University of Melbourne and University of Tasmania to establish Australia’s first national air quality and pollen service

Grass pollen image
The new service will be a single, trusted source of information on multiple environmental health hazards

The University of Melbourne and the University of Tasmania today announced their investment into the newly established start-up “AirHealth”, the first integrated, Australia-wide service that will provide access to real time, location specific air quality information for the millions of Australians sensitive to air hazards such as pollen, pollution and bushfire smoke.

Pre-seed funding provided by each institution will be used to merge the University of Melbourne’s Pollen Forecast Service with the University of Tasmania’s AirRater service to create the new AirHealth entity. The merged service will be a single, trusted source of information on multiple environmental health hazards, including current and forecasted pollen levels, air pollution and thunderstorm asthma. It will also provide personalised and timely notifications for app users at their current location.

The University of Melbourne’s Pollen Forecast suite of apps have provided daily counts and forecasts of grass pollen levels since 2012. Collectively, Canberra Pollen, Melbourne Pollen, Sydney Pollen, and Perth Pollen, serve over 800,000 users in these major cities.

The University of Tasmania’s AirRater supports about 100,000 users throughout Australia, and provides information about pollens and air pollution, enabling users to identify their personal triggers of symptoms and alerting them when air conditions deteriorate. From next year, AirHealth will bring these services together and begin a program of work to improve and expand the accessibility, quality and timeliness of air quality and pollen information for all Australians.

This includes rolling out Australia’s largest pollen monitoring network, with plans to expand the number of operating sites in 2024. The network will include cutting-edge automated counters that identify pollen grains using advanced machine learning algorithms, technology that has the potential to revolutionise the availability of pollen information.

The merger of the technology into a newly created start-up is being led by Dr Edwin Lampugnani from the University of Melbourne and Professor Fay Johnston from the University of Tasmania.

Hay fever and asthma are common and debilitating conditions that can be triggered by airborne hazards like grass pollen, air pollution and bushfire smoke. But with enough notice, those at risk can take proactive measures to reduce their exposure, manage their symptoms and improve their health.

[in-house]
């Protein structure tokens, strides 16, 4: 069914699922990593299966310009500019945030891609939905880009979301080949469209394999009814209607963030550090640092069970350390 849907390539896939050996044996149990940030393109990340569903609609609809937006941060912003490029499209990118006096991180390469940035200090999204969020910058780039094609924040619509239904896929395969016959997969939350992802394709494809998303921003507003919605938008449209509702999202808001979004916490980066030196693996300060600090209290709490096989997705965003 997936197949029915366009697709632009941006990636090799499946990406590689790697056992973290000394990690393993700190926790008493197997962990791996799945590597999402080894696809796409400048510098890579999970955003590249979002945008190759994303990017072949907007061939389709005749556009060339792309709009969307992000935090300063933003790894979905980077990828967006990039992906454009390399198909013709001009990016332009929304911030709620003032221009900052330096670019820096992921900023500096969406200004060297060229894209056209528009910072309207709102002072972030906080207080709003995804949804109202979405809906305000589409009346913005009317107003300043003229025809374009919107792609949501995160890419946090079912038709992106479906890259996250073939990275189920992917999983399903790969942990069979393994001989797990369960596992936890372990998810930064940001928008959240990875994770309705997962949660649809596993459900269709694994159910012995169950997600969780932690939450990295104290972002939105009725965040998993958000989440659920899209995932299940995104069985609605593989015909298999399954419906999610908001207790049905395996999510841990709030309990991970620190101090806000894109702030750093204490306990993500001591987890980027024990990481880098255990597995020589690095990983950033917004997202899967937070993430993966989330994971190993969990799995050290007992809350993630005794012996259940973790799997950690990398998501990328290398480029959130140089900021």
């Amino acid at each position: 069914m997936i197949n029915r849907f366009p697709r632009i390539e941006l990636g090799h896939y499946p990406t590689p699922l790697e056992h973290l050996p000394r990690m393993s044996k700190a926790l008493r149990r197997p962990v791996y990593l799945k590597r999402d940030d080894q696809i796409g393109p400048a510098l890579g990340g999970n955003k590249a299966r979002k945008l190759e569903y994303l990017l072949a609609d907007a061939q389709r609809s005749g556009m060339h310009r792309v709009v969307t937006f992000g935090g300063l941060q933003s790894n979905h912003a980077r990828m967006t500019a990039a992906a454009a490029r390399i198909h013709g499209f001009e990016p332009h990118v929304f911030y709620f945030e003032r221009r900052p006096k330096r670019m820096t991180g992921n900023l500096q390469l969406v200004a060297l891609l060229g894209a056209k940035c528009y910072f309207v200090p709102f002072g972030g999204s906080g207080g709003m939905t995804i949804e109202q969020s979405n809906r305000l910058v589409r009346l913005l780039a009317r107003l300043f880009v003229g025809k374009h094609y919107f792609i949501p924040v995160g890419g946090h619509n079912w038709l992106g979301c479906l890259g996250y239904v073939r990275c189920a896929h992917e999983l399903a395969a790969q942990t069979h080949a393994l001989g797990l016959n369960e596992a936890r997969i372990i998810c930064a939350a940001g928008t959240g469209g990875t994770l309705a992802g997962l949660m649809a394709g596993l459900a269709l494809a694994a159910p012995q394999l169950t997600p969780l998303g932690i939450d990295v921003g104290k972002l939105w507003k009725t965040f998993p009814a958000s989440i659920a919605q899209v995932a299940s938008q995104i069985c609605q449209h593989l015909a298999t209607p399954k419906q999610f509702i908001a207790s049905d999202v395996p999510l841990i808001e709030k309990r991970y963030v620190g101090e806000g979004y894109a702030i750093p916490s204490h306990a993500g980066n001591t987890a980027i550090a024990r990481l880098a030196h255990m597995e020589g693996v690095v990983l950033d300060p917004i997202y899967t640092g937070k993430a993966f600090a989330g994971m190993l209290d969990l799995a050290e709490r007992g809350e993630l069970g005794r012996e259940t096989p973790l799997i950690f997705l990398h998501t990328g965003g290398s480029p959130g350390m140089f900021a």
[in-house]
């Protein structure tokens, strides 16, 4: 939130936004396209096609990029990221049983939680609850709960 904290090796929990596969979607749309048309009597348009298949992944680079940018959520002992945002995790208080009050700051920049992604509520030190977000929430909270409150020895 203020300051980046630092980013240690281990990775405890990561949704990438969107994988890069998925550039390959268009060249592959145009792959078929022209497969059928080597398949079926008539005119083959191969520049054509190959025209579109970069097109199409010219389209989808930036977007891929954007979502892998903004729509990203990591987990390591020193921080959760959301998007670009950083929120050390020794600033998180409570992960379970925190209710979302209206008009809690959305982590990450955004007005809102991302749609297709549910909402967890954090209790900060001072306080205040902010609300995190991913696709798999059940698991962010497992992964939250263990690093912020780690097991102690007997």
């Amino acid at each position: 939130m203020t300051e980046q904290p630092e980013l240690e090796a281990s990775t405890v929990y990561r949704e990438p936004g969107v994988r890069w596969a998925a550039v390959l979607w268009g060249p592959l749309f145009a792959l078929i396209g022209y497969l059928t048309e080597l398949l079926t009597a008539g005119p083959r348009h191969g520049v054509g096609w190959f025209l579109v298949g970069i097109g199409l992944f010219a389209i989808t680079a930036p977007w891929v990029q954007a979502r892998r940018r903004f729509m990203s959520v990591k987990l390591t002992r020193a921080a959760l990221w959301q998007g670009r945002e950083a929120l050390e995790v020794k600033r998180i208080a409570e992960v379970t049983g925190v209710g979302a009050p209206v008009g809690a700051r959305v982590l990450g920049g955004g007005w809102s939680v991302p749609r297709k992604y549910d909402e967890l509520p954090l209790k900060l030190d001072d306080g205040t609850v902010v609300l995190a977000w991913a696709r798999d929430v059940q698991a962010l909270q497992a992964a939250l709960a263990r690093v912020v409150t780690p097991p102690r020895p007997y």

Dr Lampugnani, said: “We’ve been monitoring pollen in Melbourne for over 30 years and helped millions of Victorians be better prepared for the grass pollen season. As we enter the warmer months, our forecasts can help people make informed choices for their health, improve their use of appropriate medications, and reduce their exposure to allergens.”

“This merger will empower more Australians to make informed decisions for their health. The integrated services will ensure all Australians understand how their symptoms relate to the environmental conditions in ways that helps them better manage their health and get more out of life.”

Professor Johnston leads the environmental health research group at the University of Tasmania’s Menzies Institute for Medical Research. “The impacts of air pollution from traffic, vehicles, combustion heaters and bushfire smoke cost the Australian economy more than $6 billion each year, by contributing to the community burden of heart disease, strokes, and lung conditions like asthma,” Professor Johnston said.

Professor Moira O’Bryan, Dean of the Faculty of Science at the University of Melbourne said: “With increasingly severe bushfire episodes, the threats to our air are increasing. The new service will provide much more comprehensive air quality information than previously available in Australia and enable those at higher risk to reduce the health impacts from unsafe air.

“This pre-seed funding ensures AirHealth continues to grow into an effective national network with a positive daily impact on the health and wellbeing of tens of thousands of Australians suffering from pollen and related allergies. This is an example of excellent fundamental research leading to benefit for Australians. It is also an example of the value of collaborating with talented partners such as the University of Tasmania.”